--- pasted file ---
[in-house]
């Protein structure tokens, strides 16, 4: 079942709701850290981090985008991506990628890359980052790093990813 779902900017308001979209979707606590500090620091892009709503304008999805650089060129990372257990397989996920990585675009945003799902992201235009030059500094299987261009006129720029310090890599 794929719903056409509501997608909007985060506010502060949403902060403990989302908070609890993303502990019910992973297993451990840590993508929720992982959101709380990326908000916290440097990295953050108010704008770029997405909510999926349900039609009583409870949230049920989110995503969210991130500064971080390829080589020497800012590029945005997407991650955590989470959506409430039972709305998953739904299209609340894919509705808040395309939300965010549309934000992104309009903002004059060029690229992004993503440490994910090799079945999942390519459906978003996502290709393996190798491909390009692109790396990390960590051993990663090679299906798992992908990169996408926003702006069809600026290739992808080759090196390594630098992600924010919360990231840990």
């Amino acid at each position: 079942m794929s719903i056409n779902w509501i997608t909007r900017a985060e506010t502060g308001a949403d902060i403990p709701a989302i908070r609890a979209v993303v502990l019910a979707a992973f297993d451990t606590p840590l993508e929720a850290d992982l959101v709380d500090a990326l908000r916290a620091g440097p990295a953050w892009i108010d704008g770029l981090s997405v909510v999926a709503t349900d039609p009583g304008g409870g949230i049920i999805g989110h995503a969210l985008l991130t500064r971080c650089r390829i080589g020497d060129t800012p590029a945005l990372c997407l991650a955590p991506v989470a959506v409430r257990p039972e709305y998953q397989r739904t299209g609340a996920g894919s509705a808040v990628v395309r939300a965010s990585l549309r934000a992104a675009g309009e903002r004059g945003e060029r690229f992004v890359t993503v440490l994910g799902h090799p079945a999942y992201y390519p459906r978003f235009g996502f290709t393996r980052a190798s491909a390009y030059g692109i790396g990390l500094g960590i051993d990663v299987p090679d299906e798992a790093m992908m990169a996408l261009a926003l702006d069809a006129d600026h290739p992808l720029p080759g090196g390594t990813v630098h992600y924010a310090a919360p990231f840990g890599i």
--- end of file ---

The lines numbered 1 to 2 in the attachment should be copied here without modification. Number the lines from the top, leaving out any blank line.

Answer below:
[in-house]
């Protein structure tokens, strides 16, 4: 079942709701850290981090985008991506990628890359980052790093990813 779902900017308001979209979707606590500090620091892009709503304008999805650089060129990372257990397989996920990585675009945003799902992201235009030059500094299987261009006129720029310090890599 794929719903056409509501997608909007985060506010502060949403902060403990989302908070609890993303502990019910992973297993451990840590993508929720992982959101709380990326908000916290440097990295953050108010704008770029997405909510999926349900039609009583409870949230049920989110995503969210991130500064971080390829080589020497800012590029945005997407991650955590989470959506409430039972709305998953739904299209609340894919509705808040395309939300965010549309934000992104309009903002004059060029690229992004993503440490994910090799079945999942390519459906978003996502290709393996190798491909390009692109790396990390960590051993990663090679299906798992992908990169996408926003702006069809600026290739992808080759090196390594630098992600924010919360990231840990």